What the Supreme Court Can Learn From Ted Cruz

Sen. Ted Cruz, R-Texas, questions Attorney General nominee Loretta Lynch on Capitol Hill in Washington, Wednesday, Jan. 28, 2
Sen. Ted Cruz, R-Texas, questions Attorney General nominee Loretta Lynch on Capitol Hill in Washington, Wednesday, Jan. 28, 2015, during the Senate Judiciary Committee’s hearing on Lynch's nomination. If confirmed, Lynch would replace Attorney General Eric Holder, who announced his resignation in September after leading the Justice Department for six years. The 55-year-old federal prosecutor would be the nation’s first black female attorney general. (AP Photo/Susan Walsh)

In what appears to be a new annual tradition, U.S. Sen. Ted Cruz (R-Texas) is celebrating the week leading up to Valentine's Day by reintroducing a bill that would penalize married same-sex couples who move to his home state or any other state that does not recognize same-sex marriages for state purposes.

Cruz's bill would require federal authorities to treat as single any same-sex spouse living in any of the 13 such states, thus disqualifying them from 1,000 different marriage-related benefits in areas ranging from Social Security to federal taxes to copyright to veterans' benefits. Most cruelly, if a gay woman in, say, Texas were to marry someone from another country, Cruz's bill would require her to pick up and move to a state that recognizes same-sex marriage in order for her wife or stepchildren to immigrate to the United States.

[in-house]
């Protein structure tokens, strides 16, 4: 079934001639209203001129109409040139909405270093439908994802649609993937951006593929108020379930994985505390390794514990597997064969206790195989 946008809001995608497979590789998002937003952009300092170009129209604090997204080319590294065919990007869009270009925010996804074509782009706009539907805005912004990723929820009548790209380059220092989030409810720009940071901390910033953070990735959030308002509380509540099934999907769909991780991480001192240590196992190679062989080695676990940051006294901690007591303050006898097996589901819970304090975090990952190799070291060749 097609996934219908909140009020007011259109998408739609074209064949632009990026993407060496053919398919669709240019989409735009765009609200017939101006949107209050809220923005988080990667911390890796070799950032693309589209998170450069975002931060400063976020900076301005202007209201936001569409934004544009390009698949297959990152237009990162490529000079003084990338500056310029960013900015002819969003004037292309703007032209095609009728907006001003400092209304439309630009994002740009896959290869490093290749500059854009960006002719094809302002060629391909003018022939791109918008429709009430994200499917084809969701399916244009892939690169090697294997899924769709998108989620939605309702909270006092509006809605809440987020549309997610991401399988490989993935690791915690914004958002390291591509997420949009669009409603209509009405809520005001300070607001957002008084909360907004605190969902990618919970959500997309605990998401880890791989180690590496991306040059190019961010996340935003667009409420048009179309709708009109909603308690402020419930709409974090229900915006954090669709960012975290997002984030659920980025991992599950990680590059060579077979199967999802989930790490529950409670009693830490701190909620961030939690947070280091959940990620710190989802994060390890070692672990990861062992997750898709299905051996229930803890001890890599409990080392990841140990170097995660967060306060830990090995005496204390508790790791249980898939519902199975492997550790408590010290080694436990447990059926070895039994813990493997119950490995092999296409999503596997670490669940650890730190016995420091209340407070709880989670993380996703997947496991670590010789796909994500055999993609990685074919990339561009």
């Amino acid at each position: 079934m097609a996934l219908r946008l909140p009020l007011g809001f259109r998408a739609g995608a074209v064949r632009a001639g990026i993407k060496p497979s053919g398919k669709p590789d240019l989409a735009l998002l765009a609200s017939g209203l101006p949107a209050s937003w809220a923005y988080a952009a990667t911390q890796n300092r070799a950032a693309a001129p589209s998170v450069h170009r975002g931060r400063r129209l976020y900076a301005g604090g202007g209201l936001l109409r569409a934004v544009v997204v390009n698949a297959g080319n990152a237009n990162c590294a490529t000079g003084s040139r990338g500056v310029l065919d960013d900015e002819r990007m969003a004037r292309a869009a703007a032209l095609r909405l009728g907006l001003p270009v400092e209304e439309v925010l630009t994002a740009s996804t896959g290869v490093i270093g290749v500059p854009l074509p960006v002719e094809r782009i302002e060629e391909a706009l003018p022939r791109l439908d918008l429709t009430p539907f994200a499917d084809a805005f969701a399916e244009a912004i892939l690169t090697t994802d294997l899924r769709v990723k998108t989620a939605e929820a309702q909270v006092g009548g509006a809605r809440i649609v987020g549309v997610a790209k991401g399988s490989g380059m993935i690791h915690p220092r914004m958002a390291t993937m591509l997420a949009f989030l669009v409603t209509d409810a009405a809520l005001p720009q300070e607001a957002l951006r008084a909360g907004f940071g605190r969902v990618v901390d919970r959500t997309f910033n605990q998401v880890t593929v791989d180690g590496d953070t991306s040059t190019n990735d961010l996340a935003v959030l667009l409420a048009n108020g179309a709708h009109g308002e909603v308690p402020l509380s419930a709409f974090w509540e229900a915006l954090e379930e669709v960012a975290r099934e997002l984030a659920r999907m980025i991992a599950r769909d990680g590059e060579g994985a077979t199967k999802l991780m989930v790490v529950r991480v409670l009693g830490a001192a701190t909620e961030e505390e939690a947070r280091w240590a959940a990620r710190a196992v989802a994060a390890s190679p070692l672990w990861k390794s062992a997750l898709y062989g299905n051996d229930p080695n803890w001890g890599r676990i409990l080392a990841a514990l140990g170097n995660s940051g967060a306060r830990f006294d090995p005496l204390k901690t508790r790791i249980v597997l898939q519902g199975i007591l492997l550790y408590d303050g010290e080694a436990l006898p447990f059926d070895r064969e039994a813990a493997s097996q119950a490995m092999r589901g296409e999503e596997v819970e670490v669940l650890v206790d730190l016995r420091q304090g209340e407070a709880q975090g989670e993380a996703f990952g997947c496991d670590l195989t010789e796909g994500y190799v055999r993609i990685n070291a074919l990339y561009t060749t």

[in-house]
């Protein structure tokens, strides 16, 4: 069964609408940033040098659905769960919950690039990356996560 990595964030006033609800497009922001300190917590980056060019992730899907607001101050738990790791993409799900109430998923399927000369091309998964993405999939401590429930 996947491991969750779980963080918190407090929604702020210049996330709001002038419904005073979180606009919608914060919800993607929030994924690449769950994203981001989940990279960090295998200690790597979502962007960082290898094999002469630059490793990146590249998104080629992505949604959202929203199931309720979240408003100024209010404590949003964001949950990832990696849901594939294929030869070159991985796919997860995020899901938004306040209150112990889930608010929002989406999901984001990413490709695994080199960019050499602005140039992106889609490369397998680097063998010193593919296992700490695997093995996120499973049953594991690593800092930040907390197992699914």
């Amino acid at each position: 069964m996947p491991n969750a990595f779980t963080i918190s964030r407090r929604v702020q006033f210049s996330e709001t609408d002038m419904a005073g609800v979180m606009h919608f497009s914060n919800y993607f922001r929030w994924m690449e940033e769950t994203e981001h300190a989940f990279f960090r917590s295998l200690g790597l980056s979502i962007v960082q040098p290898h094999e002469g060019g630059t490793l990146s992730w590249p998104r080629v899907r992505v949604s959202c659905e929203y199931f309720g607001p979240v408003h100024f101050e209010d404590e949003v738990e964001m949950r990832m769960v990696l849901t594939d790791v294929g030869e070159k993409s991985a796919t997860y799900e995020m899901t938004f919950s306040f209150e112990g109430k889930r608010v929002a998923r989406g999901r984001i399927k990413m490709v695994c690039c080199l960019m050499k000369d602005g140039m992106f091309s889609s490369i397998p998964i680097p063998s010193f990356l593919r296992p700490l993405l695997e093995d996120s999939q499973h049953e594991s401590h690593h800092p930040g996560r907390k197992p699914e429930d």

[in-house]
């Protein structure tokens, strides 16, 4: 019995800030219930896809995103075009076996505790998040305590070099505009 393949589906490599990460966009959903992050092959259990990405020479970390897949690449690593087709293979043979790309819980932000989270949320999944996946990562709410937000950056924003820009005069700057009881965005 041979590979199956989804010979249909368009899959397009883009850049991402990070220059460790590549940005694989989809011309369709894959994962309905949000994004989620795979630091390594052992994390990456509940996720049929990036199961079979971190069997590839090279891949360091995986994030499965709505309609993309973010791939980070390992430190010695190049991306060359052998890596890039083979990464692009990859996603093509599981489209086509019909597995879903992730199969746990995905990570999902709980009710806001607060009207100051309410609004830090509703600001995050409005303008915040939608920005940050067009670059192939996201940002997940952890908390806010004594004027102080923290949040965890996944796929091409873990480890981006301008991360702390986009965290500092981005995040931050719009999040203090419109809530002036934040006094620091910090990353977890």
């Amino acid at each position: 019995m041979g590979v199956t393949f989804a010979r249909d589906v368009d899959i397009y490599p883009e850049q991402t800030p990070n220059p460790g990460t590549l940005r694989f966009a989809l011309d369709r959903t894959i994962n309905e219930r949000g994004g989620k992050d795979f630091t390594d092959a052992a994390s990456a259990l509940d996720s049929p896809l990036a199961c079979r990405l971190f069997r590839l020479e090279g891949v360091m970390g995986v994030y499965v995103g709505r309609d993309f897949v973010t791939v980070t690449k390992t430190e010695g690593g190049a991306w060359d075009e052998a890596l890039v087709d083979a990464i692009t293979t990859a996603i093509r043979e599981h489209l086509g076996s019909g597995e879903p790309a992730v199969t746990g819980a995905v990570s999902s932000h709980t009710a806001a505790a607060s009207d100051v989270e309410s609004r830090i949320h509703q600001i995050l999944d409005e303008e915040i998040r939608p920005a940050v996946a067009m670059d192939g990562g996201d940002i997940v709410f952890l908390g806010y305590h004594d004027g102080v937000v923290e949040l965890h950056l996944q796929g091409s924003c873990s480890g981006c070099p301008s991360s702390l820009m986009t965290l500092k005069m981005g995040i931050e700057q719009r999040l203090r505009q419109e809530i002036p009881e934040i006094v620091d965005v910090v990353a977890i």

As a Canadian-born U.S. citizen, Sen. Cruz should be intimately aware of how important family status is under U.S. immigration and nationality law. In fact, the vast majority of legal immigrants to the United States qualify on the basis of family relationships.

Sen. Cruz claims to be concerned that federal recognition of same-sex marriages is interfering with each state's right to define marriage for itself, but clearly, his real problem is with a federal definition of marriage that he personally dislikes.

I say this because the anti-gay definition of marriage in the Defense of Marriage Act (DOMA) required federal officials to ignore same-sex marriages even in states where they were celebrated, yet Cruz never had a problem with this apparent infringement on states' rights before the U.S. Supreme Court gutted DOMA in United States v. Windsor. In fact, he once defended DOMA against "specious" attacks citing states' rights. Now just such an argument is so important to him that he'd force Edie Windsor (the plaintiff in the Supreme Court case) to pay $363,053 more in federal estate taxes if she were to move from New York to Texas, and any gay Texan who marries a Spaniard to move to a state like Virginia if they want to live together.

The meaning of "equal protection" under the U.S. Constitution is highly disputed in general. Yet the idea that a U.S. citizen should have to migrate to another state in order to live together with his husband and children seems to be an example of what Justice Kennedy might call "a denial of equal protection of the laws in the most literal sense."

Fortunately, Sen. Cruz's "State Marriage Defense Act" is unlikely to become law anytime soon. Yet it is a good example of the kind of chaotic reaction the U.S. Supreme Court eventually could unleash if it upheld anti-gay state marriage laws in the case it will hear later this term. Justice Kennedy and Chief Justice Roberts, are you listening?